Winning the Premier League title is a monumental challenge in itself, but successfully retaining it is an even harder task and something that only Manchester United and Chelsea have managed since the new era began in 1992.
Manchester City won their second Premier League crown last term, but are already playing catchup in this season's title race after a string of poor results over the first three months of the campaign.
But the current City team isn't alone in melting under the pressure when it comes to defending the title, with several spectacular examples over the years.
4. Leeds United - 1992/93
After the glory days of the 1960s and 1970s, Leeds United had fallen on hard times by the 1980s. The club spent most of the decade languishing in the second tier, but the arrival of Howard Wilkinson in 1988 sparked a huge upturn in the Yorkshire club's fortunes.
After earning promotion back to the top flight in 1990, Leeds ended the 1991/92 season as champions of England - the last First Division title before a new era began. Ahead of the new campaign, Wilkinson's side won the Charity Shield, but defending their crown in the maiden Premier League season proved to be an impossible task.
A dreadful run of results in the first half of the season, during which the side's talisman Eric Cantona was also famously sold after falling out with the manager, saw just six wins before the new year and left Leeds way off the pace. The campaign ended with just one win in the final 10 games and while Cantona was lifting the title with Manchester United, his former club finished in 17th place - 33 points behind the new champions and only two points above the relegation zone.
3. Blackburn Rovers - 1995/96
Blackburn Rovers were accused of 'buying' success long before the days of Roman Abramovich at Chelsea and Sheikh Mansour at Manchester City. Lancashire born businessman Jack Walker took control of the club in 1991 and ploughed millions into player recruitment. The arrivals of Alan Shearer in 1992 and Chris Sutton in 1994 both broke the British transfer record and in May 1995, Blackburn were crowned Premier League champions after finishing one point ahead of Manchester United.
The following season, things immediately changed for the club though as manager Kenny Dalglish moved into a director of football role. Despite winning the opening game, the champions got off to a bad start in the defence of their crown, including a loss in a crucial home clash against United before the end of August.
Blackburn's form picked up during the Christmas and New Year period with Shearer finding the net regularly, but the damage had already been done. A run of four winless games in February was another huge setback and even though they finished with a flourish, Rovers ended the 1995/96 campaign in seventh place and 21 points off the top.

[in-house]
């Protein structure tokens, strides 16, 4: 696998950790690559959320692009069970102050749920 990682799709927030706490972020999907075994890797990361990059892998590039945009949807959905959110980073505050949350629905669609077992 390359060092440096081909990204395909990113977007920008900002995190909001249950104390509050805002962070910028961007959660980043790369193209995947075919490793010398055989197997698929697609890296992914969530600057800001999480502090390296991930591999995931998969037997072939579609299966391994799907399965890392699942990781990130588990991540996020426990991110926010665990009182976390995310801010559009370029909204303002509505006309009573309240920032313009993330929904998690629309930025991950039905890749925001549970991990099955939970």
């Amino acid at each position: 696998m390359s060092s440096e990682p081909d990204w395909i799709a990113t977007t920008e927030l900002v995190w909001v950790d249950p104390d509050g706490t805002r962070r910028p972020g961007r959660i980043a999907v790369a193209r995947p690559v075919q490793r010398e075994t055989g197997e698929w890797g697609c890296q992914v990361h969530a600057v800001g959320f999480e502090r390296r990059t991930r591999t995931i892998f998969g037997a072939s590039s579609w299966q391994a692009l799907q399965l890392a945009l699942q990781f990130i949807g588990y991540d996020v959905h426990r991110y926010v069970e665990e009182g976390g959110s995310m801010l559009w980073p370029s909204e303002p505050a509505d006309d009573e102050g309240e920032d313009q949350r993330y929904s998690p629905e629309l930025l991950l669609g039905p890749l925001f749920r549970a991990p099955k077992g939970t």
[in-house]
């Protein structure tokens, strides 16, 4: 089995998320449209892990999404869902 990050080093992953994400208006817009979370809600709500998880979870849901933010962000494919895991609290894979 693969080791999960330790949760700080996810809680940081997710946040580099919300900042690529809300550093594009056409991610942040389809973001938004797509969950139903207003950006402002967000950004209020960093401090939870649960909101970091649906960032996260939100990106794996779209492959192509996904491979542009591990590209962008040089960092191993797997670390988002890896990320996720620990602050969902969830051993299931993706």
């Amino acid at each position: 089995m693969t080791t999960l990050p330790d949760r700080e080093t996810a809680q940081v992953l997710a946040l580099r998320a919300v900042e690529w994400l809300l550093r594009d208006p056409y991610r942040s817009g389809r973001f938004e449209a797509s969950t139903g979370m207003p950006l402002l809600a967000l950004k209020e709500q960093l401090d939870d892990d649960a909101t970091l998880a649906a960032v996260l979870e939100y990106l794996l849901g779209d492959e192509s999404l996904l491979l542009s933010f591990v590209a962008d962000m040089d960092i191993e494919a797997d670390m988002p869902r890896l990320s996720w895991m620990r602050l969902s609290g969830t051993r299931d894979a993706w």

2. Manchester City - 2012/13
Manchester City provided English football with one of its all time great moments at the end of the 2011/12 campaign, when Sergio Aguero scored with virtually the last kick of the season to crown his team Premier League champions for the first time.
It had been more than 40 years since the last time City had won the English league, but thanks in no small part to the huge financial injection from the club's Abu-Dhabi based ownership, manager Roberto Mancini and his players made the dream into a reality. However, in their attempts to retain it, the Sky Blues were left trailing from the very start.
Prior to the 2012/13 season, Mancini missed out on primary target Robin van Persie, who chose Manchester United instead and failed to bring in the right calibre of players to improve his squad. With van Persie's goals, United stormed ahead and out of sight and the title was mathematically sewn up as early as April. City then proceeded to lose the FA Cup final against Wigan and although the team finished the league season in second place Mancini still lost his job.
1. Manchester United - 2013/14
Manchester United ran away with the Premier League title in 2012/13, but given the ageing nature of the squad there was always a nagging doubt about would happen when legendary manager Sir Alex Ferguson eventually decided to call it a day. A few short weeks after the title was won, the Scot announced his intention to retire and handpicked highly respected Everton boss David Moyes as his successor.
Few expected Moyes to walk straight in and replicate Ferguson's level of success, but things were immediately made much harder when the fixture list threw up games against Chelsea, Liverpool and Manchester City in the opening weeks of the season. United got off to a poor start, but even with the tough games out of the way the team's form didn't improve.
Lurching from pillar to post it quickly became apparent that the reigning champions would get no way near defending their crown. In April, having spent most of the season in seventh place, Moyes was sacked following humiliating defeats against Liverpool, City and Everton. Ryan Giggs took over as caretaker manager, but there was to be no improvement, with United finishing outside the top three for the first time in the Premier League era.
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